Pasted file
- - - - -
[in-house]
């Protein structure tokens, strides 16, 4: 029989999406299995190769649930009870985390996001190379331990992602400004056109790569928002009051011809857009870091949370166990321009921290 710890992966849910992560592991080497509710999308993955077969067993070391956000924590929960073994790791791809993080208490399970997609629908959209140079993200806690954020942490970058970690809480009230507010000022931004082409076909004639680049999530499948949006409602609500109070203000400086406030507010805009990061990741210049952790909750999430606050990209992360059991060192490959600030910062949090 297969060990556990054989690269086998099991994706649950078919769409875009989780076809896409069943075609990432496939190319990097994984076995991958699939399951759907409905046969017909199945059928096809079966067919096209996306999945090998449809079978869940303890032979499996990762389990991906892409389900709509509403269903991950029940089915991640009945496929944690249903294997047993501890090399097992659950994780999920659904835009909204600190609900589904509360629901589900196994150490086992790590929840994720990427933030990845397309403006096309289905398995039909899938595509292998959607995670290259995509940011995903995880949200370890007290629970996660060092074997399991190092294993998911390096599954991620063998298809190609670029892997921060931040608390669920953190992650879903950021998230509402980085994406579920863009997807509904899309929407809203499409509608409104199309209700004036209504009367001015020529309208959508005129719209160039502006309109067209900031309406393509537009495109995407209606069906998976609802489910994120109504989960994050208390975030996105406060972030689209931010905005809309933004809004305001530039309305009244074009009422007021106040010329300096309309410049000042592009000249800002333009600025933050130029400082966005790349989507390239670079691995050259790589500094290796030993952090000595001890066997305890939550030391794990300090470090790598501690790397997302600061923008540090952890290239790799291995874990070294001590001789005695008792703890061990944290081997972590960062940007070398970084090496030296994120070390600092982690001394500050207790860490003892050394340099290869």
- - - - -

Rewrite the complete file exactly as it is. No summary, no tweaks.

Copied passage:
[in-house]
């Protein structure tokens, strides 16, 4: 029989999406299995190769649930009870985390996001190379331990992602400004056109790569928002009051011809857009870091949370166990321009921290 710890992966849910992560592991080497509710999308993955077969067993070391956000924590929960073994790791791809993080208490399970997609629908959209140079993200806690954020942490970058970690809480009230507010000022931004082409076909004639680049999530499948949006409602609500109070203000400086406030507010805009990061990741210049952790909750999430606050990209992360059991060192490959600030910062949090 297969060990556990054989690269086998099991994706649950078919769409875009989780076809896409069943075609990432496939190319990097994984076995991958699939399951759907409905046969017909199945059928096809079966067919096209996306999945090998449809079978869940303890032979499996990762389990991906892409389900709509509403269903991950029940089915991640009945496929944690249903294997047993501890090399097992659950994780999920659904835009909204600190609900589904509360629901589900196994150490086992790590929840994720990427933030990845397309403006096309289905398995039909899938595509292998959607995670290259995509940011995903995880949200370890007290629970996660060092074997399991190092294993998911390096599954991620063998298809190609670029892997921060931040608390669920953190992650879903950021998230509402980085994406579920863009997807509904899309929407809203499409509608409104199309209700004036209504009367001015020529309208959508005129719209160039502006309109067209900031309406393509537009495109995407209606069906998976609802489910994120109504989960994050208390975030996105406060972030689209931010905005809309933004809004305001530039309305009244074009009422007021106040010329300096309309410049000042592009000249800002333009600025933050130029400082966005790349989507390239670079691995050259790589500094290796030993952090000595001890066997305890939550030391794990300090470090790598501690790397997302600061923008540090952890290239790799291995874990070294001590001789005695008792703890061990944290081997972590960062940007070398970084090496030296994120070390600092982690001394500050207790860490003892050394340099290869």